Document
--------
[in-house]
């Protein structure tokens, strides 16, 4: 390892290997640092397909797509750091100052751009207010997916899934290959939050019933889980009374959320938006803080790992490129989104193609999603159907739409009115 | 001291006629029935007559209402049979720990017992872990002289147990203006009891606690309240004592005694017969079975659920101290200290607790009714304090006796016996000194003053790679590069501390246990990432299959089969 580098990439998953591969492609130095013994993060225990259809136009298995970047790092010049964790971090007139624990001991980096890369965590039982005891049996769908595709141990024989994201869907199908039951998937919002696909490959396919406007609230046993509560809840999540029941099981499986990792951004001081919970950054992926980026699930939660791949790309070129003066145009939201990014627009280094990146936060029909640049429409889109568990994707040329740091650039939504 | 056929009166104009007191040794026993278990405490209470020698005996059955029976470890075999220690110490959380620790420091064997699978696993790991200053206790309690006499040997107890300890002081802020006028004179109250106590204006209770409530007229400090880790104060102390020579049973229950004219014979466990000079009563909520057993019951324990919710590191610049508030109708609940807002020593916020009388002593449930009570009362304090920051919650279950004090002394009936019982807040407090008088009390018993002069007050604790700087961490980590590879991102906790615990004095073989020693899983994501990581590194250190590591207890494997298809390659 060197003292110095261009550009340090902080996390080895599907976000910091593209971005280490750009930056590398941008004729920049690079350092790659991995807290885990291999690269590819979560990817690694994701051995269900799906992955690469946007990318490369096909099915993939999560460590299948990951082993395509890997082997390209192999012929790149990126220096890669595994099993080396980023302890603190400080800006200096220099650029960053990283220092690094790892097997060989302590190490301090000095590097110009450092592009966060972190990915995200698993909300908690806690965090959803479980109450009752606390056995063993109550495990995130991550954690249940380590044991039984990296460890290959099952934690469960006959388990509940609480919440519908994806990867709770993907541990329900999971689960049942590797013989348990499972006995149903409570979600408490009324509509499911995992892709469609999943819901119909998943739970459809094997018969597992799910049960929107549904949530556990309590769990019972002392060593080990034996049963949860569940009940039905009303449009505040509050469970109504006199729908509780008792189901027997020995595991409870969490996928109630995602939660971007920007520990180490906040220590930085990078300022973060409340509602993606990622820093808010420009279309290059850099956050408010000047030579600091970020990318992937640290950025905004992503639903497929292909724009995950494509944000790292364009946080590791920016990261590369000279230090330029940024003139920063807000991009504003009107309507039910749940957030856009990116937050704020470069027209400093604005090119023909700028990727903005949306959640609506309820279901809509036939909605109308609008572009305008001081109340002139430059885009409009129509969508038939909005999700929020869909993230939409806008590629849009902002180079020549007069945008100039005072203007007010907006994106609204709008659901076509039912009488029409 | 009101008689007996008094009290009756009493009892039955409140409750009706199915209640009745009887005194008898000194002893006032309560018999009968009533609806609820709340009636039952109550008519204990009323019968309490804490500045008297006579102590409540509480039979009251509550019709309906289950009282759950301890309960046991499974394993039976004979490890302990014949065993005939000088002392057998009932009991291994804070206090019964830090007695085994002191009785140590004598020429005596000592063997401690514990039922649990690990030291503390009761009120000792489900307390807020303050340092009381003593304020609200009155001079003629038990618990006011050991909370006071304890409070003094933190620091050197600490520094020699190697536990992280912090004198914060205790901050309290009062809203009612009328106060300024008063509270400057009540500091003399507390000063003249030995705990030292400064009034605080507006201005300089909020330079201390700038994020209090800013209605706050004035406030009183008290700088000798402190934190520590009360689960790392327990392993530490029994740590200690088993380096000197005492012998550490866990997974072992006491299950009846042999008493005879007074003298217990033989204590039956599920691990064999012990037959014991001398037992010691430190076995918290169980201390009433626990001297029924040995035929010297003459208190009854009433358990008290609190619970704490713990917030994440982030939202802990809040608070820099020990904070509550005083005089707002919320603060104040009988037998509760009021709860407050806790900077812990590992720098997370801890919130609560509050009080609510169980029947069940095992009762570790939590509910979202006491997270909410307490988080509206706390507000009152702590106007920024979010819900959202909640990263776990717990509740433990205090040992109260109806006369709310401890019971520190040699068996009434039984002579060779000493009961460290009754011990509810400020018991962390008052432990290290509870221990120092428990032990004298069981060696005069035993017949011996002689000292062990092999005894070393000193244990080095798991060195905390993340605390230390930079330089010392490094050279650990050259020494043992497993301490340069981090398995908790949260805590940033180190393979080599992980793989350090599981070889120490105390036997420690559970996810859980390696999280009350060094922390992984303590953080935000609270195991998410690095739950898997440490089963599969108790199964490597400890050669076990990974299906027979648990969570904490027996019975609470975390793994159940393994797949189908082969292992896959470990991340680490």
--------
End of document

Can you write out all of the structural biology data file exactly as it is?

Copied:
[in-house]
């Protein structure tokens, strides 16, 4: 390892290997640092397909797509750091100052751009207010997916899934290959939050019933889980009374959320938006803080790992490129989104193609999603159907739409009115 | 001291006629029935007559209402049979720990017992872990002289147990203006009891606690309240004592005694017969079975659920101290200290607790009714304090006796016996000194003053790679590069501390246990990432299959089969 580098990439998953591969492609130095013994993060225990259809136009298995970047790092010049964790971090007139624990001991980096890369965590039982005891049996769908595709141990024989994201869907199908039951998937919002696909490959396919406007609230046993509560809840999540029941099981499986990792951004001081919970950054992926980026699930939660791949790309070129003066145009939201990014627009280094990146936060029909640049429409889109568990994707040329740091650039939504 | 056929009166104009007191040794026993278990405490209470020698005996059955029976470890075999220690110490959380620790420091064997699978696993790991200053206790309690006499040997107890300890002081802020006028004179109250106590204006209770409530007229400090880790104060102390020579049973229950004219014979466990000079009563909520057993019951324990919710590191610049508030109708609940807002020593916020009388002593449930009570009362304090920051919650279950004090002394009936019982807040407090008088009390018993002069007050604790700087961490980590590879991102906790615990004095073989020693899983994501990581590194250190590591207890494997298809390659 060197003292110095261009550009340090902080996390080895599907976000910091593209971005280490750009930056590398941008004729920049690079350092790659991995807290885990291999690269590819979560990817690694994701051995269900799906992955690469946007990318490369096909099915993939999560460590299948990951082993395509890997082997390209192999012929790149990126220096890669595994099993080396980023302890603190400080800006200096220099650029960053990283220092690094790892097997060989302590190490301090000095590097110009450092592009966060972190990915995200698993909300908690806690965090959803479980109450009752606390056995063993109550495990995130991550954690249940380590044991039984990296460890290959099952934690469960006959388990509940609480919440519908994806990867709770993907541990329900999971689960049942590797013989348990499972006995149903409570979600408490009324509509499911995992892709469609999943819901119909998943739970459809094997018969597992799910049960929107549904949530556990309590769990019972002392060593080990034996049963949860569940009940039905009303449009505040509050469970109504006199729908509780008792189901027997020995595991409870969490996928109630995602939660971007920007520990180490906040220590930085990078300022973060409340509602993606990622820093808010420009279309290059850099956050408010000047030579600091970020990318992937640290950025905004992503639903497929292909724009995950494509944000790292364009946080590791920016990261590369000279230090330029940024003139920063807000991009504003009107309507039910749940957030856009990116937050704020470069027209400093604005090119023909700028990727903005949306959640609506309820279901809509036939909605109308609008572009305008001081109340002139430059885009409009129509969508038939909005999700929020869909993230939409806008590629849009902002180079020549007069945008100039005072203007007010907006994106609204709008659901076509039912009488029409 | 009101008689007996008094009290009756009493009892039955409140409750009706199915209640009745009887005194008898000194002893006032309560018999009968009533609806609820709340009636039952109550008519204990009323019968309490804490500045008297006579102590409540509480039979009251509550019709309906289950009282759950301890309960046991499974394993039976004979490890302990014949065993005939000088002392057998009932009991291994804070206090019964830090007695085994002191009785140590004598020429005596000592063997401690514990039922649990690990030291503390009761009120000792489900307390807020303050340092009381003593304020609200009155001079003629038990618990006011050991909370006071304890409070003094933190620091050197600490520094020699190697536990992280912090004198914060205790901050309290009062809203009612009328106060300024008063509270400057009540500091003399507390000063003249030995705990030292400064009034605080507006201005300089909020330079201390700038994020209090800013209605706050004035406030009183008290700088000798402190934190520590009360689960790392327990392993530490029994740590200690088993380096000197005492012998550490866990997974072992006491299950009846042999008493005879007074003298217990033989204590039956599920691990064999012990037959014991001398037992010691430190076995918290169980201390009433626990001297029924040995035929010297003459208190009854009433358990008290609190619970704490713990917030994440982030939202802990809040608070820099020990904070509550005083005089707002919320603060104040009988037998509760009021709860407050806790900077812990590992720098997370801890919130609560509050009080609510169980029947069940095992009762570790939590509910979202006491997270909410307490988080509206706390507000009152702590106007920024979010819900959202909640990263776990717990509740433990205090040992109260109806006369709310401890019971520190040699068996009434039984002579060779000493009961460290009754011990509810400020018991962390008052432990290290509870221990120092428990032990004298069981060696005069035993017949011996002689000292062990092999005894070393000193244990080095798991060195905390993340605390230390930079330089010392490094050279650990050259020494043992497993301490340069981090398995908790949260805590940033180190393979080599992980793989350090599981070889120490105390036997420690559970996810859980390696999280009350060094922390992984303590953080935000609270195991998410690095739950898997440490089963599969108790199964490597400890050669076990990974299906027979648990969570904490027996019975609470975390793994159940393994797949189908082969292992896959470990991340680490």